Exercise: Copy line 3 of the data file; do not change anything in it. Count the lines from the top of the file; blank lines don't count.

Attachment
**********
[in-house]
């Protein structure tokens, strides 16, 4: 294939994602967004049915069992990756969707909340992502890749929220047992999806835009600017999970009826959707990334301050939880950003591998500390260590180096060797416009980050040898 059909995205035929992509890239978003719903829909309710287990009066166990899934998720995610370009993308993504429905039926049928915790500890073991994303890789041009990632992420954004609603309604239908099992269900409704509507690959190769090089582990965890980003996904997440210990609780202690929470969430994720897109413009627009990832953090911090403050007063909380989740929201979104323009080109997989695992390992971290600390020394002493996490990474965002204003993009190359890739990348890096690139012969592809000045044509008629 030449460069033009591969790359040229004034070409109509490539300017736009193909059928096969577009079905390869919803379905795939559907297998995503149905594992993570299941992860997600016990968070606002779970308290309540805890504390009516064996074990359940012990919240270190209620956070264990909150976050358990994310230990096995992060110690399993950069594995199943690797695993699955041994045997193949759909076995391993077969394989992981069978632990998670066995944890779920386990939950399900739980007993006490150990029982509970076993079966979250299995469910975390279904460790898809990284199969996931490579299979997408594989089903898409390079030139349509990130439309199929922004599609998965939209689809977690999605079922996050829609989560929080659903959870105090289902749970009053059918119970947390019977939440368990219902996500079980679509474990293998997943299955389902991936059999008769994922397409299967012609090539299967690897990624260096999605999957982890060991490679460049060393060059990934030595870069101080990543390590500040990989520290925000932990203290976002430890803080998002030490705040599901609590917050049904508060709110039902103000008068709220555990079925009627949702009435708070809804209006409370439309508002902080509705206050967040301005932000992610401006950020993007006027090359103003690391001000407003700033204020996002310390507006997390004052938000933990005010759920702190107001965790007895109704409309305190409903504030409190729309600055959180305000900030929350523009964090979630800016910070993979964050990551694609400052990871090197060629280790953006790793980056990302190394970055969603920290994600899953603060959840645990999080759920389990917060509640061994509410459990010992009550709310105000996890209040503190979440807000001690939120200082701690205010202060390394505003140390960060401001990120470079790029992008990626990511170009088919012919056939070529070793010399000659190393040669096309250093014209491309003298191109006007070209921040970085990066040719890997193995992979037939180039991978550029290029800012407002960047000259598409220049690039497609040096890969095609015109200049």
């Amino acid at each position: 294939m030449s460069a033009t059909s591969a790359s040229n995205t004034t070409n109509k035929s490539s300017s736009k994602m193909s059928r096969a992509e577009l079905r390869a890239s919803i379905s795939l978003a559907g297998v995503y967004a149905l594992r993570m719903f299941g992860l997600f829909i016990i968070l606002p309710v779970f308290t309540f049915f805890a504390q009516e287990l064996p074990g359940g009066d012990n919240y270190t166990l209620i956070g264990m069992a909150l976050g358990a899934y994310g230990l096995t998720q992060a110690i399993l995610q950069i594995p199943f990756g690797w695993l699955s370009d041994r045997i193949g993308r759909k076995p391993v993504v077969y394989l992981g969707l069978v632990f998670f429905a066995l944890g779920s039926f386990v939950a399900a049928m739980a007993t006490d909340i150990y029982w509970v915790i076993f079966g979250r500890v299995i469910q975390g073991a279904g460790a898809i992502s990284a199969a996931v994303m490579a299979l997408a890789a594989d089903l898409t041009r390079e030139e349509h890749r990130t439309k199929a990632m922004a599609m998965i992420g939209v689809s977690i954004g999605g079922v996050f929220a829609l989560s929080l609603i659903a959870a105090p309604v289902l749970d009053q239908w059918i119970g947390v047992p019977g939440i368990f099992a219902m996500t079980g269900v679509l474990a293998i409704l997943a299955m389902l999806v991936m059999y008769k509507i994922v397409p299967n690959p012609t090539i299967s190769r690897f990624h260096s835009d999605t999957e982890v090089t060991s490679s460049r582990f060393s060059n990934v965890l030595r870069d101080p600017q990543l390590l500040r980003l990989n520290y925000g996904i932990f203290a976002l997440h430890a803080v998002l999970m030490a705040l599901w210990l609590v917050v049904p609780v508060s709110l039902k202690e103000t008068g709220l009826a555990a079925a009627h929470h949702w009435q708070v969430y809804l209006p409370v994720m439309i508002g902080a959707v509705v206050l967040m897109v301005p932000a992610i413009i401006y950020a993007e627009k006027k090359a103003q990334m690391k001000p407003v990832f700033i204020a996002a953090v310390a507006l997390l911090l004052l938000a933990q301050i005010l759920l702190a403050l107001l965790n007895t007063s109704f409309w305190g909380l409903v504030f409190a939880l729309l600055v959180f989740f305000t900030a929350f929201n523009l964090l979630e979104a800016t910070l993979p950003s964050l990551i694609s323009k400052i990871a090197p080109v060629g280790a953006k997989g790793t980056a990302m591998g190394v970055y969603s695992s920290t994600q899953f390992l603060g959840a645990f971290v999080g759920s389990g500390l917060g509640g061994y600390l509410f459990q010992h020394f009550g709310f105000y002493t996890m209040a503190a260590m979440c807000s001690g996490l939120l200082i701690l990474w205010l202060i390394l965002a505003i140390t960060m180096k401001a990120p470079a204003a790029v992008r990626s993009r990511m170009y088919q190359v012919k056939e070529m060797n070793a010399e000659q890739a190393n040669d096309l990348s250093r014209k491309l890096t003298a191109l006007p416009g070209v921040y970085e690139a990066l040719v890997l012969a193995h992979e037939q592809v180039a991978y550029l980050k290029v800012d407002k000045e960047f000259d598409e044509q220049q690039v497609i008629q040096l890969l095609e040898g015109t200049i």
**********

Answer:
């Amino acid at each position: 294939m030449s460069a033009t059909s591969a790359s040229n995205t004034t070409n109509k035929s490539s300017s736009k994602m193909s059928r096969a992509e577009l079905r390869a890239s919803i379905s795939l978003a559907g297998v995503y967004a149905l594992r993570m719903f299941g992860l997600f829909i016990i968070l606002p309710v779970f308290t309540f049915f805890a504390q009516e287990l064996p074990g359940g009066d012990n919240y270190t166990l209620i956070g264990m069992a909150l976050g358990a899934y994310g230990l096995t998720q992060a110690i399993l995610q950069i594995p199943f990756g690797w695993l699955s370009d041994r045997i193949g993308r759909k076995p391993v993504v077969y394989l992981g969707l069978v632990f998670f429905a066995l944890g779920s039926f386990v939950a399900a049928m739980a007993t006490d909340i150990y029982w509970v915790i076993f079966g979250r500890v299995i469910q975390g073991a279904g460790a898809i992502s990284a199969a996931v994303m490579a299979l997408a890789a594989d089903l898409t041009r390079e030139e349509h890749r990130t439309k199929a990632m922004a599609m998965i992420g939209v689809s977690i954004g999605g079922v996050f929220a829609l989560s929080l609603i659903a959870a105090p309604v289902l749970d009053q239908w059918i119970g947390v047992p019977g939440i368990f099992a219902m996500t079980g269900v679509l474990a293998i409704l997943a299955m389902l999806v991936m059999y008769k509507i994922v397409p299967n690959p012609t090539i299967s190769r690897f990624h260096s835009d999605t999957e982890v090089t060991s490679s460049r582990f060393s060059n990934v965890l030595r870069d101080p600017q990543l390590l500040r980003l990989n520290y925000g996904i932990f203290a976002l997440h430890a803080v998002l999970m030490a705040l599901w210990l609590v917050v049904p609780v508060s709110l039902k202690e103000t008068g709220l009826a555990a079925a009627h929470h949702w009435q708070v969430y809804l209006p409370v994720m439309i508002g902080a959707v509705v206050l967040m897109v301005p932000a992610i413009i401006y950020a993007e627009k006027k090359a103003q990334m690391k001000p407003v990832f700033i204020a996002a953090v310390a507006l997390l911090l004052l938000a933990q301050i005010l759920l702190a403050l107001l965790n007895t007063s109704f409309w305190g909380l409903v504030f409190a939880l729309l600055v959180f989740f305000t900030a929350f929201n523009l964090l979630e979104a800016t910070l993979p950003s964050l990551i694609s323009k400052i990871a090197p080109v060629g280790a953006k997989g790793t980056a990302m591998g190394v970055y969603s695992s920290t994600q899953f390992l603060g959840a645990f971290v999080g759920s389990g500390l917060g509640g061994y600390l509410f459990q010992h020394f009550g709310f105000y002493t996890m209040a503190a260590m979440c807000s001690g996490l939120l200082i701690l990474w205010l202060i390394l965002a505003i140390t960060m180096k401001a990120p470079a204003a790029v992008r990626s993009r990511m170009y088919q190359v012919k056939e070529m060797n070793a010399e000659q890739a190393n040669d096309l990348s250093r014209k491309l890096t003298a191109l006007p416009g070209v921040y970085e690139a990066l040719v890997l012969a193995h992979e037939q592809v180039a991978y550029l980050k290029v800012d407002k000045e960047f000259d598409e044509q220049q690039v497609i008629q040096l890969l095609e040898g015109t200049i």